Continuing the custom of reassessing the year that was as we boldly head into a new one, we look at one of the best feature releases of 2016. Or was it one of last year’s best TV shows? Or was it both? We also look back at three other unsung gems of 2016, all worth celebrating, even if they aren’t getting much awards-season attention.
But that’s not all. In the interest of looking back, we also highlight some excellent content spanning the last several decades that’s now available on a streaming service near you. From Martin Scorsese’s 1970s documentary about The Band’s final concert, to the touching alien story Starman from the 1980s, to Boogie Nights, which made Mark Wahlberg a household name in the 1990s, to a couple must-see flicks from more recent history, these 12 movies are a testament to the enduring delight of great cinema.
From the Muppet Christmas Carol, to the one-and-only Christmas episode of the Twilight Zone, to some top-notch feature-length Christmas-season classics, this list of traditional holiday movies will give you and yours plenty to do between presents and feasting.
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Last spring a new streaming channel called FilmStruck was announced, and it’s finally here. It features many of the titles from the Criterion Collection, a distribution company that caters to cinephiles and collectors by releasing great films on deluxe DVDs and Blu-rays, and now via the internet. Movie lovers who’ve been disappointed with Netflix’s selection (as a recent New York Times article complained) should be thrilled with FilmStruck’s impressive library.
It’s bad news, however, for Hulu subscribers, as Hulu has housed the Criterion Collection for years, and, yes, those titles are now leaving. Hulu will have to step up with its own movie library—or at least original programming—to continue competing.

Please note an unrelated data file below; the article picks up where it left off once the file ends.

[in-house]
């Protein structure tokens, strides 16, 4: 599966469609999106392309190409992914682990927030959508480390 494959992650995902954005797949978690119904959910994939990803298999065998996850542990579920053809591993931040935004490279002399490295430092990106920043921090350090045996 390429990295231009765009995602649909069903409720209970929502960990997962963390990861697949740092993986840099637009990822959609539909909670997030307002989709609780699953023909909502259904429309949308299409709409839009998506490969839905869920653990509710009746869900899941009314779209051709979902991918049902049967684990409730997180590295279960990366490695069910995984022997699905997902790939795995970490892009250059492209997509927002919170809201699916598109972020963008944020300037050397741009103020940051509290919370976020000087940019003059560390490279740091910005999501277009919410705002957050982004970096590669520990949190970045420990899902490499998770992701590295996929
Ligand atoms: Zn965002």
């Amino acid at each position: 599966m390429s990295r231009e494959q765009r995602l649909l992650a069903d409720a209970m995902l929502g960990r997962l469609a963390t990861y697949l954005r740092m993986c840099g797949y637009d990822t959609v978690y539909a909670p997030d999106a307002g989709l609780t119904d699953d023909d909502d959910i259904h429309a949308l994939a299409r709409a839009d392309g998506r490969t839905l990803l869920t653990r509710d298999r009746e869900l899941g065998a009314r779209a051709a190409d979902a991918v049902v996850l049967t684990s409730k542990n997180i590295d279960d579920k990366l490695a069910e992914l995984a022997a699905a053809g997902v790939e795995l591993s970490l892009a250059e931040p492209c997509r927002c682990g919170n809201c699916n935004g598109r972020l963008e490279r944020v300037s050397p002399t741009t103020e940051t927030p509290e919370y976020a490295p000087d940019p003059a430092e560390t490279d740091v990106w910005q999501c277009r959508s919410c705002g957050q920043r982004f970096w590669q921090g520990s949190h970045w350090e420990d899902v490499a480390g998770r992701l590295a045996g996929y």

FilmStruck has a two-tiered pricing structure. Viewers can subscribe to just FilmStruck for $6.99 per month. This tier offers some great films, including some classic Criterion titles as well as some more recent arthouse flicks, but it’s still fairly limited. True movie buffs will want to pay for the Criterion tier, at $10.99 per month—or the slightly discounted $99 per year—for access to all the hundreds of titles, from Adaptation to Zatoichi, and including much of Criterion’s current DVD and Blu-ray library, accessed instantly.
This week brings a bumper crop of movie entertainment to a streaming service near you. Among Netflix’s new offerings you’ve got the John Huston classic The African Queen—yep, it’s time you see what all the fuss is about—as well as a powerful and important documentary about the unsavory underpinnings of the 13th Amendment, which abolished slavery in the U.S.
Whether you’re a member of Hulu or Amazon Prime, you can now enjoy a glimpse into the seedy world of late-night card games in Rounders, or witness Coppola’s genius in the ‘70s-era The Conversation.
And anyone with a library card is eligible to stream the original Scarface over Hoopla, and see for yourself how it compares to the famed remake with Al Pacino.
Halloween is believed to be a time when the spirits of the dead roam the earth, and so we decorate our homes with macabre items and wear costumes to fool them and scare them away. By extension, it seems like scary movies, with their projection of unholy images and sound, could serve to keep ne'er-do-well ghouls out of our living rooms (and their paws off our popcorn).
Or maybe such movies just give us a fittingly chilling thrill at this most sinister time of the year. Whatever your motivation, we've got 13 (in honor of a witches coven) superb examples of the horror genre that will add some grisly grins to your holiday. Serial killers, murderous dolls, chainsaw-toting psychopaths, demons, monsters, mad scientists, vampires, headless horsemen, ghosts, ghosts in the machine, and—finally—death itself. All are represented for your enjoyment. Scream if you must.